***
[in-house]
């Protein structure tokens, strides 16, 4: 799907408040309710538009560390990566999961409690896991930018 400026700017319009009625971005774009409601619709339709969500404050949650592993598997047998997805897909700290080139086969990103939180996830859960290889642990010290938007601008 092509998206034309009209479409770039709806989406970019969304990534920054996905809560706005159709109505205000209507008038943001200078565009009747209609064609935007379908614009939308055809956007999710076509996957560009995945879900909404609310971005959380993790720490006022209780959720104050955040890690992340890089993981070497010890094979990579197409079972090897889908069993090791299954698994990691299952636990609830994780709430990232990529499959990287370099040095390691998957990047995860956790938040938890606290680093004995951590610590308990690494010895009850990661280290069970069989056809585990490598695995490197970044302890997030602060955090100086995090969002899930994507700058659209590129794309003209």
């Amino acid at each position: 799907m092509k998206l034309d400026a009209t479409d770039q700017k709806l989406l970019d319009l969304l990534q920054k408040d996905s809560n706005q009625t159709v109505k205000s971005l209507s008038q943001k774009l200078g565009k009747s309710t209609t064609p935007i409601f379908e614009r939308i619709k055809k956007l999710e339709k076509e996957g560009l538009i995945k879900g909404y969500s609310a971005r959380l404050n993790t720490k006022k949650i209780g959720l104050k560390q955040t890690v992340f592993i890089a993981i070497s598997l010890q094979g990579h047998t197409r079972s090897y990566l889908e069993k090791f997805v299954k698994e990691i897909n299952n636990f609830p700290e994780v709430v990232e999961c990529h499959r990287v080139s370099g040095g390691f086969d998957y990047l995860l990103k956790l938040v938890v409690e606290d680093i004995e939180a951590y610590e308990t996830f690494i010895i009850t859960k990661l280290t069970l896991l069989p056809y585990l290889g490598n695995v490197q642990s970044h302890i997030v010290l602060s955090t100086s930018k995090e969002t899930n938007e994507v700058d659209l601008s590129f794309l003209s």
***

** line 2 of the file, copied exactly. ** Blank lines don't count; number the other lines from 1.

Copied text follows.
């Protein structure tokens, strides 16, 4: 799907408040309710538009560390990566999961409690896991930018 400026700017319009009625971005774009409601619709339709969500404050949650592993598997047998997805897909700290080139086969990103939180996830859960290889642990010290938007601008 092509998206034309009209479409770039709806989406970019969304990534920054996905809560706005159709109505205000209507008038943001200078565009009747209609064609935007379908614009939308055809956007999710076509996957560009995945879900909404609310971005959380993790720490006022209780959720104050955040890690992340890089993981070497010890094979990579197409079972090897889908069993090791299954698994990691299952636990609830994780709430990232990529499959990287370099040095390691998957990047995860956790938040938890606290680093004995951590610590308990690494010895009850990661280290069970069989056809585990490598695995490197970044302890997030602060955090100086995090969002899930994507700058659209590129794309003209």